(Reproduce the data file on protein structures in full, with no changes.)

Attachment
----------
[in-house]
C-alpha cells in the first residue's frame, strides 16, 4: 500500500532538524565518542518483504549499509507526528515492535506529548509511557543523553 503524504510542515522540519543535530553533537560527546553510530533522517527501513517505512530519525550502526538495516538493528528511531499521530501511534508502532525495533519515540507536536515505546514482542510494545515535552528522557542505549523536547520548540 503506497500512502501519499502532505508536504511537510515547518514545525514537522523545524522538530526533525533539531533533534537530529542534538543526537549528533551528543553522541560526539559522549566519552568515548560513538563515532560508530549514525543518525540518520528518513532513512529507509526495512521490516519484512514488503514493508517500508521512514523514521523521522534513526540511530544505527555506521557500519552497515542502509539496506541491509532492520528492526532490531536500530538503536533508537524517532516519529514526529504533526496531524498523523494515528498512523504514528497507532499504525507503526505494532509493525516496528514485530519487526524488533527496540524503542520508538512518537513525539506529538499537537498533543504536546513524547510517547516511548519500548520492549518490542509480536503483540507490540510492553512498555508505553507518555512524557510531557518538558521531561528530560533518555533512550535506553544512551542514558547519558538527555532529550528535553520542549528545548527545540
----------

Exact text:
[in-house]
C-alpha cells in the first residue's frame, strides 16, 4: 500500500532538524565518542518483504549499509507526528515492535506529548509511557543523553 503524504510542515522540519543535530553533537560527546553510530533522517527501513517505512530519525550502526538495516538493528528511531499521530501511534508502532525495533519515540507536536515505546514482542510494545515535552528522557542505549523536547520548540 503506497500512502501519499502532505508536504511537510515547518514545525514537522523545524522538530526533525533539531533533534537530529542534538543526537549528533551528543553522541560526539559522549566519552568515548560513538563515532560508530549514525543518525540518520528518513532513512529507509526495512521490516519484512514488503514493508517500508521512514523514521523521522534513526540511530544505527555506521557500519552497515542502509539496506541491509532492520528492526532490531536500530538503536533508537524517532516519529514526529504533526496531524498523523494515528498512523504514528497507532499504525507503526505494532509493525516496528514485530519487526524488533527496540524503542520508538512518537513525539506529538499537537498533543504536546513524547510517547516511548519500548520492549518490542509480536503483540507490540510492553512498555508505553507518555512524557510531557518538558521531561528530560533518555533512550535506553544512551542514558547519558538527555532529550528535553520542549528545548527545540